What Is an Investment Policy?
With life insurance, you basically have two options from which to choose: term life, also known as pure insurance coverage, and whole life, which combines an investment vehicle with elements of term life insurance. The main difference between the two is that whole life policies build cash value. Also known as permanent life insurance coverage, whole life insurance allows policyholders to enjoy tax-deferred investment growth. In this way, whole life is considered an investment policy, or a policy that accumulates value in excess of the face-value death benefit over time. We will explain more about life insurance investment policies and address if they're right for you in what follows.
Types of Investment Policies
Investment policies come in three forms: whole life, universal life, and variable life policies. Each of these policies is explained below.
- Whole life. Premiums remain constant over the life of the policy, and cash value accumulates on a tax-deferred basis. Whole life policies also sometimes provide dividends, but they are not guaranteed. This type of policy can be used to supplement retirement income.
- Universal life. Premium payments are applied toward the accumulation fund that earns interest. You can then borrow against or withdraw from the cash value or use it to pay you premiums.
- Variable life. Variable life is the most aggressive investment policy. This type of coverage allows you to invest the cash value of the policy in different funding options that then invest the money in things like stocks and bonds. In this scenario, you can decide how your money is invested, but you also bear the investment risk.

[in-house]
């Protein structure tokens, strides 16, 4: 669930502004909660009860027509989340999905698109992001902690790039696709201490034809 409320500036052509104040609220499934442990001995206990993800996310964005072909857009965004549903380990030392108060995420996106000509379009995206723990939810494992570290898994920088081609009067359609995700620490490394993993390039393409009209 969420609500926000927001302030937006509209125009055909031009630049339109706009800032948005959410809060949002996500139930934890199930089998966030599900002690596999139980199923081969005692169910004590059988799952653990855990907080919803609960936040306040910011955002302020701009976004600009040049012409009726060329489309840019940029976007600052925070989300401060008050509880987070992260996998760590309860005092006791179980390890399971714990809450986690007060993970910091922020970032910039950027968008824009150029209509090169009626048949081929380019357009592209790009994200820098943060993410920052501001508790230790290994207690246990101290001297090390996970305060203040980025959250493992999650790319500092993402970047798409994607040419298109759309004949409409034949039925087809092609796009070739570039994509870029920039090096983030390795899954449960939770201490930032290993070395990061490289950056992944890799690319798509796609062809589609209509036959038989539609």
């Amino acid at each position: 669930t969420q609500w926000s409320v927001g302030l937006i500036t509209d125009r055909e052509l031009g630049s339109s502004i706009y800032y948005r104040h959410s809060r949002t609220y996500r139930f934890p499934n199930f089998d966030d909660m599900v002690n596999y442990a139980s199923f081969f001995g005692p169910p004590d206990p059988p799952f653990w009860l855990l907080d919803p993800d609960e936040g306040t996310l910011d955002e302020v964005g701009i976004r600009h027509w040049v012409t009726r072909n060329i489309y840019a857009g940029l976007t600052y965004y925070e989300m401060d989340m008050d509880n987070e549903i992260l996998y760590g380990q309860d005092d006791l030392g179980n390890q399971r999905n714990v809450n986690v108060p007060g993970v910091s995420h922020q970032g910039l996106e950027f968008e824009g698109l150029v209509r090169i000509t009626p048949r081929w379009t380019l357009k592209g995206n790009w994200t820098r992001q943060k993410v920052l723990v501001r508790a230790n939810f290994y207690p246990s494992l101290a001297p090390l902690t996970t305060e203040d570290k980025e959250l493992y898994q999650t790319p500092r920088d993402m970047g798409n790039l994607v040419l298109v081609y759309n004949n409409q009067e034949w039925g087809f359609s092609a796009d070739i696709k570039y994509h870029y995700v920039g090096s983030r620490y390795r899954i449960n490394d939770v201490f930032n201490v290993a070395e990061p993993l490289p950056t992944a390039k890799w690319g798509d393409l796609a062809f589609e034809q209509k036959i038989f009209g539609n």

Is an Investment Policy Right for You?
The main appeal of a life insurance investment policy, especially as a retirement-planning tool, is its ability to offer tax-deferred growth. Tax-deferred growth means that income tax and capital gains tax are delayed on the accumulation account. Whether a life insurance investment policy is right for you primarily depends on if you would be better off purchasing a cheaper term policy and investing the difference on your own. Whole life policies typically come with high commissions and fees, which makes them many times more expensive than pure term life insurance. Here are some things to consider:
- Can you afford the premiums? After you determine how much coverage you need, look up the premiums for both term and whole life policies. If you cannot afford the whole life policy, go with term coverage. Don't ever reduce your death benefit in order to afford a whole life policy.
- What tax bracket are you in? Tax-deferred investment growth won't be that valuable to you unless you're in one of the highest income-tax brackets.
- Will you be able to get affordable coverage as you age? When you get older and your health begins to deteriorate, term life insurance could become prohibitively expensive or you could become uninsurable altogether.
- Are you willing to shop for no-commission insurance policies? Unless you purchase a no-commission policy, the commission fees associated with whole life will erode any financial benefits it has to offer.